To avoid the winds, she stays inside and wears warm layers of clothing. Neely-Streit also uses the heat lamps on the CTA to stay warm during those frigid commutes.

“On most of the major CTA lines, if you are waiting for your train, you can stand under (the heat lamps),” Neely-Streit said. “(It is) like what restaurants have for food.”

This is an important tip to use while commuting because, according to Bell, bodies lose the most heat when cold air comes into contact with skin.

According to Mental Floss, “If you’re otherwise clothed, you’ll lose heat from any surface that’s exposed.”

Besides using the heat lamps to her advantage, Neely-Streit has observed how other people try to stay fashionable but also manage to avoid getting frostbite in “The Windy City”.

“Everybody has the fur hoods, navy-green bomber jackets and Timberland (boots) are coming back in style, and Uggs will probably never die,” Neely-Streit said. “Guys are wearing scarves more.”

William Kanter, a freshman theater arts and English major, does not use a scarf. Instead, he stays comfortable by wrapping himself in his comforter and warm pajamas.

“(Doing that) makes it easy to go to sleep,” Kanter said.

When wrapping up in blankets, Mental Floss recommends “layering your covers with the thinnest, densest ones on top.”

Kanter is satisfied with his decision to live in Chicago, rather than a toastier location.

“I sometimes think about living somewhere warm,” Kanter said. “Whenever I go on vacation somewhere warm, I think ‘this is nice.’ But I don’t know if I want to live that way year-round.”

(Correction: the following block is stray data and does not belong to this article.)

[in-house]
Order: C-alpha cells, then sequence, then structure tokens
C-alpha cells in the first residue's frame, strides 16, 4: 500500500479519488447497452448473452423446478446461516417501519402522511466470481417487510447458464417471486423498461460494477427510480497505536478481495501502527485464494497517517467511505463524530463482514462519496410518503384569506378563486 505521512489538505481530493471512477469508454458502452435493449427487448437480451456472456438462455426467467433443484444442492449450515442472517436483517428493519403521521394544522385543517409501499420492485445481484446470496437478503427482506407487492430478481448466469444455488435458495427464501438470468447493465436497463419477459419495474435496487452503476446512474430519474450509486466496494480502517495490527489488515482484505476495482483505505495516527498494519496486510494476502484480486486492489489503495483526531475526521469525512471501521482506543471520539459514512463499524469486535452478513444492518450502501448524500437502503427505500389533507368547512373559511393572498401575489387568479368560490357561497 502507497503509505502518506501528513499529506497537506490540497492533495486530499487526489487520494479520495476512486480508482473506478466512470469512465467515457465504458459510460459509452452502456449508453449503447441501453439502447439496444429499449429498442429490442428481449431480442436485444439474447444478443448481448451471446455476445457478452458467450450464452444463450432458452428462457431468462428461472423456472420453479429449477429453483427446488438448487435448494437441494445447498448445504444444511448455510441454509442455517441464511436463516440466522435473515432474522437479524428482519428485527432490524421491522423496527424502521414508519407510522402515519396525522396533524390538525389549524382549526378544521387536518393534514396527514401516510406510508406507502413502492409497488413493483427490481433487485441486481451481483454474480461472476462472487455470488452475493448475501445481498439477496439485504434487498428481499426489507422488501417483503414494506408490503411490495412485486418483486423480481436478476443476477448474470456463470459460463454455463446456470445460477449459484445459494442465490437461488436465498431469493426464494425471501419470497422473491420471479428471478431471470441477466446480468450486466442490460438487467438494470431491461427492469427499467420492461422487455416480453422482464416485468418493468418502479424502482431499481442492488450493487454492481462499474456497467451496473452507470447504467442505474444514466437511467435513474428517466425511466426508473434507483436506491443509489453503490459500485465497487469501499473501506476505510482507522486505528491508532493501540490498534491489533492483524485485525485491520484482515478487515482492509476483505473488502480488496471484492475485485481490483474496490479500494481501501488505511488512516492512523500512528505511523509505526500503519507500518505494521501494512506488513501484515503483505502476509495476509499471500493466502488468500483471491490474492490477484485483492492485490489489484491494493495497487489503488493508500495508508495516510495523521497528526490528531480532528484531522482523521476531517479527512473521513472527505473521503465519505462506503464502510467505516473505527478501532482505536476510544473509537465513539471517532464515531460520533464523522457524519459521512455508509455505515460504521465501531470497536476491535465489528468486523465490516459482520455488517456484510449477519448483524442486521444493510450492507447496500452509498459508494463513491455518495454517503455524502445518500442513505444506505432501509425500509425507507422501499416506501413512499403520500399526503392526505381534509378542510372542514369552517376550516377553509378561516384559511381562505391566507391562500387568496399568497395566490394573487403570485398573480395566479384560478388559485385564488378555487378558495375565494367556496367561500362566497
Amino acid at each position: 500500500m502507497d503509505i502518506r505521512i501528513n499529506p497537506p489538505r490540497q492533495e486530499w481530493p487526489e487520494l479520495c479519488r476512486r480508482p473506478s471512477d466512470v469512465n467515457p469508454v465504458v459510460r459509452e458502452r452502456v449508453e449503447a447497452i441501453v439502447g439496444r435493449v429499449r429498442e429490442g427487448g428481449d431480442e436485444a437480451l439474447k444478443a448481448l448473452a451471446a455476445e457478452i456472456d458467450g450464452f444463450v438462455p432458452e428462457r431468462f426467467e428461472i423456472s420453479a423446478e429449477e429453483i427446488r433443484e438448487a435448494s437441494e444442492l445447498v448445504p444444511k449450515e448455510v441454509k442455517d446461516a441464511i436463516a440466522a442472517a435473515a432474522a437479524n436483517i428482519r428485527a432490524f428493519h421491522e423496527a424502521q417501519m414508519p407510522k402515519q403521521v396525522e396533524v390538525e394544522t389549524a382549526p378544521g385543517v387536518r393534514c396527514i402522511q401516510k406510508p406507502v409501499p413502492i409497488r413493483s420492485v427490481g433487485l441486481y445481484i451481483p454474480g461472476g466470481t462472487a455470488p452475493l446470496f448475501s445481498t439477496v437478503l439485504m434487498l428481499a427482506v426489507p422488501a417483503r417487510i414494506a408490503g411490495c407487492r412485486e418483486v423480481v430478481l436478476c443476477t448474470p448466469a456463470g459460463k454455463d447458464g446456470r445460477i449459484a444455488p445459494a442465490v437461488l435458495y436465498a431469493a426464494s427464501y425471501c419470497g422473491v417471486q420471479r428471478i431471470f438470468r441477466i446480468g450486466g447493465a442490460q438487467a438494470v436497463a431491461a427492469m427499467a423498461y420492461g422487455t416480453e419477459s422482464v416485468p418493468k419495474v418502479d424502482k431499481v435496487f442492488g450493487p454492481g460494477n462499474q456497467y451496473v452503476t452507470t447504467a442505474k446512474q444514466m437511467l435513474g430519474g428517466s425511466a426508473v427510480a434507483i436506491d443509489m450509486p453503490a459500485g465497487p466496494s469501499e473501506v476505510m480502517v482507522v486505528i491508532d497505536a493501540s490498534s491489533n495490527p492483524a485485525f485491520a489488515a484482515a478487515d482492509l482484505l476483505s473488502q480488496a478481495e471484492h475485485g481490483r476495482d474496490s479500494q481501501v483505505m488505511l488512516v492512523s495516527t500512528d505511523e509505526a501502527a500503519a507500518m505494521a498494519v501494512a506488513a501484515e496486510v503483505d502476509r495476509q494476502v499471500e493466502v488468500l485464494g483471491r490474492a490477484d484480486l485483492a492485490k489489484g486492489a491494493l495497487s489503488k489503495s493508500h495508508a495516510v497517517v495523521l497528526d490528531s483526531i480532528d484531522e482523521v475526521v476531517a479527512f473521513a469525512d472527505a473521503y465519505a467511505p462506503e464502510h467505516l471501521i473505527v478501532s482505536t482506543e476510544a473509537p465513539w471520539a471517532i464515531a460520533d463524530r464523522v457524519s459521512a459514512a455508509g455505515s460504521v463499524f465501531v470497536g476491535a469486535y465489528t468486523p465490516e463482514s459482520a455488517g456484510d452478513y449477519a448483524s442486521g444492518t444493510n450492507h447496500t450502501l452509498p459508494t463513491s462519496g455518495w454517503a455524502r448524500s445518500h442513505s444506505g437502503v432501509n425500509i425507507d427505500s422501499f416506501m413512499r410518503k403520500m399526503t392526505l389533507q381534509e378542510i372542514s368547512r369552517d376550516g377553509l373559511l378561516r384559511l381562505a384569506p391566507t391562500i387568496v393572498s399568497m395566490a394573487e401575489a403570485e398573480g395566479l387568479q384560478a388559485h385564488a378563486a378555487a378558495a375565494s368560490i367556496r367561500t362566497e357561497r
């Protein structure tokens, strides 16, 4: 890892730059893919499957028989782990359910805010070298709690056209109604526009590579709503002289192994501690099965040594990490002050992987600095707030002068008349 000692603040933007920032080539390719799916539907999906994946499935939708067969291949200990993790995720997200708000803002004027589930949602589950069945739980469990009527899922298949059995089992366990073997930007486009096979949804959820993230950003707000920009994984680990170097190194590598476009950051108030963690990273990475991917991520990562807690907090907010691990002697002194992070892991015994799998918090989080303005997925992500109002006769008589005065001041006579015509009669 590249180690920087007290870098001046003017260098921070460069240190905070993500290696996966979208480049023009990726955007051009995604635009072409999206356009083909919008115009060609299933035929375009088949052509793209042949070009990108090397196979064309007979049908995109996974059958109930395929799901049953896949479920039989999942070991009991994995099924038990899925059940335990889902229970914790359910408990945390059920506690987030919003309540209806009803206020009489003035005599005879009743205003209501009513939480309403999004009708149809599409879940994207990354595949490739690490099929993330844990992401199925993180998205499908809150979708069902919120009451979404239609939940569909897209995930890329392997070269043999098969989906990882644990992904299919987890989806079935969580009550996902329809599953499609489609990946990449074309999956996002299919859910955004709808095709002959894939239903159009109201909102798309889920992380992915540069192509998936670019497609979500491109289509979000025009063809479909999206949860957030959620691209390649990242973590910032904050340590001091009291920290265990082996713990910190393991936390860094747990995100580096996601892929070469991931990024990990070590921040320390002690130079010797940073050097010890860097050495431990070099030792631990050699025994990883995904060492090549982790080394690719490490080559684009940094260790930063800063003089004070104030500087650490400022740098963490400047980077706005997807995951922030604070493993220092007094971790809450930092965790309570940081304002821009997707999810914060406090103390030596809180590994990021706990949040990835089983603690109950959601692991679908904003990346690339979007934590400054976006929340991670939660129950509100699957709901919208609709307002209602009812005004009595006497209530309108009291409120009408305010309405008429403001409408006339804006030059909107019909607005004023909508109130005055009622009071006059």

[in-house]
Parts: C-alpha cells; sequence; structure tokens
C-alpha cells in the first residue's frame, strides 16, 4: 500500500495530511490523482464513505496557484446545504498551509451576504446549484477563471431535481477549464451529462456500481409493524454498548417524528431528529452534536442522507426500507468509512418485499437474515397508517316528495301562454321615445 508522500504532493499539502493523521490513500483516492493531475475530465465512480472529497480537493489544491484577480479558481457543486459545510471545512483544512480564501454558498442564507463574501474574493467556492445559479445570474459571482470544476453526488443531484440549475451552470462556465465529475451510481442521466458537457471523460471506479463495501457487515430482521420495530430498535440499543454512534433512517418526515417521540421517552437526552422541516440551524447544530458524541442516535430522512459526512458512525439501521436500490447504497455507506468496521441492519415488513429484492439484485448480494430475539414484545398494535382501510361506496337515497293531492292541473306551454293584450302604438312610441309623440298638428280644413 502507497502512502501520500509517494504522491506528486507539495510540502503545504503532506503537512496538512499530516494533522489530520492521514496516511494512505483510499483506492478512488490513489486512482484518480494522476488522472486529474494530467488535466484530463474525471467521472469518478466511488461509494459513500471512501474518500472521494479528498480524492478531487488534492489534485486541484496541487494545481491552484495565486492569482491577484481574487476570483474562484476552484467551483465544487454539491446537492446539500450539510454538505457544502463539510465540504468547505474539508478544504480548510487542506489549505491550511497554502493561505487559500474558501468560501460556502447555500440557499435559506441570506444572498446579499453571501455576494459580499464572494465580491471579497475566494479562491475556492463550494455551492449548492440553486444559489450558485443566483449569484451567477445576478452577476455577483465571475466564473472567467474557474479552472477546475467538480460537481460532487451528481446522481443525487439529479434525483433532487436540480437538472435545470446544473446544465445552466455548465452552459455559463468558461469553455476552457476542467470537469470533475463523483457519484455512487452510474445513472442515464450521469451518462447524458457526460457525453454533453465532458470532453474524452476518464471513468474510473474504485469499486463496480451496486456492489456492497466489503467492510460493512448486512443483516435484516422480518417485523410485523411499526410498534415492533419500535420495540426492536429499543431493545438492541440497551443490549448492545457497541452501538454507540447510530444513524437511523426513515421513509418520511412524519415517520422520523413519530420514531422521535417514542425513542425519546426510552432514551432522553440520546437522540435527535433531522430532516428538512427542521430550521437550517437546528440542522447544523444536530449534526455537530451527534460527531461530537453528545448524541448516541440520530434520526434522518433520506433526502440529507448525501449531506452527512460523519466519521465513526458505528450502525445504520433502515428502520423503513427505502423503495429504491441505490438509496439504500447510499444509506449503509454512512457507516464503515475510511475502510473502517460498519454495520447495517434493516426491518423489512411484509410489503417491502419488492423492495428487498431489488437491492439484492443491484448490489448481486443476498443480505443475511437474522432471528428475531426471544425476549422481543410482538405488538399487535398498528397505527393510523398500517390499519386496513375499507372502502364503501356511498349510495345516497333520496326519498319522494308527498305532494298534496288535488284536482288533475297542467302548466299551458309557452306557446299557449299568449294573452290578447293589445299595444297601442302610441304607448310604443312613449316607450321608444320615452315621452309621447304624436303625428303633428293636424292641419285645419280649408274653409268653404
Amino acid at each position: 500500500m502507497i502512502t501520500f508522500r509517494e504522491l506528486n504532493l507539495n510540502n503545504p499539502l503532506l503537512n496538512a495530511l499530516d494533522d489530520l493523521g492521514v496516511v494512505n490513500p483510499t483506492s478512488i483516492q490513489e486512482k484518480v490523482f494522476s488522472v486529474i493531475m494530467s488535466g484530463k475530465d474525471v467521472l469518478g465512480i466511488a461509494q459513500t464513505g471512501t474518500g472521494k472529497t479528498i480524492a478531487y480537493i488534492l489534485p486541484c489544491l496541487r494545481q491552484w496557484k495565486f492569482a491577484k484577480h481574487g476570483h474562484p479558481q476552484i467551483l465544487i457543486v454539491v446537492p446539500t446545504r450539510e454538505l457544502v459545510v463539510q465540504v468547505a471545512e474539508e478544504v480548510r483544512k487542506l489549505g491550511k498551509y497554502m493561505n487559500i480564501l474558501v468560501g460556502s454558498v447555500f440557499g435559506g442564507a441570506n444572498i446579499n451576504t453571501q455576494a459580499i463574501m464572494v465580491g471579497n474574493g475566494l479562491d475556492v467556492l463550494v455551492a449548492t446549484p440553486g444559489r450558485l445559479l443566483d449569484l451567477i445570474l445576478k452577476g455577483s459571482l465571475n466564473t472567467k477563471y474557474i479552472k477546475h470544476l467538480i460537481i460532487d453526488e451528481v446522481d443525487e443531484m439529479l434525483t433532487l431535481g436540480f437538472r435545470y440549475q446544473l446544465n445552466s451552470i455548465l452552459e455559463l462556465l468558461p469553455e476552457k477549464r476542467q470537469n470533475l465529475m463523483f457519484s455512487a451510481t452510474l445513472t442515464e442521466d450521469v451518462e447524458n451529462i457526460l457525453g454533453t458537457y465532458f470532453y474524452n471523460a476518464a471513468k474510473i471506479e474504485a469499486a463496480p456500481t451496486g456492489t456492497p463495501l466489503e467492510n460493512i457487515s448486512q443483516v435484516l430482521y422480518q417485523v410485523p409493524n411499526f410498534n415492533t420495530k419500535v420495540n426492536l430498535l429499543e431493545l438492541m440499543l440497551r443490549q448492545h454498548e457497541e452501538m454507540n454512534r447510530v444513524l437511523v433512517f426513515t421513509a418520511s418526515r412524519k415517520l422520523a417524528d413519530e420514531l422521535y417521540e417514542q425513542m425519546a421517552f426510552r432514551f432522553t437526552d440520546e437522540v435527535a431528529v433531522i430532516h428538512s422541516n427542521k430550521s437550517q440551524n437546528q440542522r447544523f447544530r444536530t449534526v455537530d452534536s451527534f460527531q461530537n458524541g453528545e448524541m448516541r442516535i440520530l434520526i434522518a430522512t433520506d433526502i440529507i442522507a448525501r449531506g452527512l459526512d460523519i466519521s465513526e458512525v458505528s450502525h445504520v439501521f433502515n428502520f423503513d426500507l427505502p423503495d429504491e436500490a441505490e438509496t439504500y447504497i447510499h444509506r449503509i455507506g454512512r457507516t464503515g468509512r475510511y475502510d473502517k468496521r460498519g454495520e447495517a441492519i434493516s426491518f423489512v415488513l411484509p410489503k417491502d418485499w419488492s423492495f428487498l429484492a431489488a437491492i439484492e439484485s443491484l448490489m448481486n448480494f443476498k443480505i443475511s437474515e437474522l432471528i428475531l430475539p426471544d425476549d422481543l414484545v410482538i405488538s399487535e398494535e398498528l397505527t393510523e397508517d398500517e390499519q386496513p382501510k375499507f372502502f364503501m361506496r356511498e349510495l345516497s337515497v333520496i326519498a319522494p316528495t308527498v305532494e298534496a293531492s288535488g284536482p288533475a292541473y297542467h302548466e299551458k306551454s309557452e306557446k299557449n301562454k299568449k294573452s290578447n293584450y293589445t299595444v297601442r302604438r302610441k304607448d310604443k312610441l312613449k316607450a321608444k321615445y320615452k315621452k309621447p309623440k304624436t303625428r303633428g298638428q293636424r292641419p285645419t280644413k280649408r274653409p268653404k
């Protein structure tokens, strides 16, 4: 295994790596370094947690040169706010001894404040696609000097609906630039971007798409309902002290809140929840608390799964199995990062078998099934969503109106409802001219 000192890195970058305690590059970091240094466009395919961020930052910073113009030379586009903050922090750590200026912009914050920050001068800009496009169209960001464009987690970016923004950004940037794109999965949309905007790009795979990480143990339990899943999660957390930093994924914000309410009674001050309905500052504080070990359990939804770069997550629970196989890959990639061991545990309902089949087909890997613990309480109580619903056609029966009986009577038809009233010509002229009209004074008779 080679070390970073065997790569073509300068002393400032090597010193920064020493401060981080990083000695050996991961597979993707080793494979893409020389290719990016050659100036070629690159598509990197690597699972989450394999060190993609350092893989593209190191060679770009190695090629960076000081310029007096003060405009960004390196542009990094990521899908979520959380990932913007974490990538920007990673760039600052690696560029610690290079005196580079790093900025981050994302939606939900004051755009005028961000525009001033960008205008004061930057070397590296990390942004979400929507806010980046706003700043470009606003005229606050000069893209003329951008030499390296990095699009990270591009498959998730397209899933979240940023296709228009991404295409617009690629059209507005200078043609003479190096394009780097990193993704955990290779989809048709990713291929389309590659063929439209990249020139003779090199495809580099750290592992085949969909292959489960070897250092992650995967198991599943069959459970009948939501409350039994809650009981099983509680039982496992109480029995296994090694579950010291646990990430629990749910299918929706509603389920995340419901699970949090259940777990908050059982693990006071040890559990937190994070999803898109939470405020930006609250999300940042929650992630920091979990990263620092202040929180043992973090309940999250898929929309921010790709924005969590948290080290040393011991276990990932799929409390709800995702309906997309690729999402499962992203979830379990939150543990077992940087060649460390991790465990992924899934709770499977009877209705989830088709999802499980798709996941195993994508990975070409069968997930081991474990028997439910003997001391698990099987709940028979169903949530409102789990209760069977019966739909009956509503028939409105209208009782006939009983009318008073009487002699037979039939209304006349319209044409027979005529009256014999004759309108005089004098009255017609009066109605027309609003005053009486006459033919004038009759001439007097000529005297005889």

His hometown of Champaign, Ill. isn’t too different than the city’s when it comes to the weather.

“The weather in Champaign is actually quite similar to the weather in Chicago,” Kanter said. “One of the reasons I like Chicago so much (…) is there is still something reassuringly Illinois about it and I think the weather helps. (…) You can always just put on more layers.”

Kanter recommends for others to layer, too by wearing a hat, scarf and heavy gloves to stay warm this winter.

“My mom is a knitter, and she knits me a bunch of hats,” Kanter said. “Those are really nice.”

Bell is also considering adding insulation for her office window in the building of Biological and Health Sciences.

Mental Floss also recommends using heavier curtains during the winter months.

“If you’re not wearing a tank top or going sleeveless, your windows shouldn’t, either,” Mental Floss said. “Replace thin curtains with heavier wool or fleece drapes in the winter. But be sure to open them on sunny days for free heat.”

Similar to window insulation, blocking cold wind drafts with a pool noodle might also help students’ dorms stay warm.

“Keep heat in and cold out by cutting a pool noodle in half lengthwise, wrapping it in fabric, and sliding it under your door,” Mental Floss writes. “It’ll stay put all winter, and you can re-use it at the pool come summer.”

Unfortunately it is not pool season yet, so hopefully these tips can help DePaul students remain warm until then.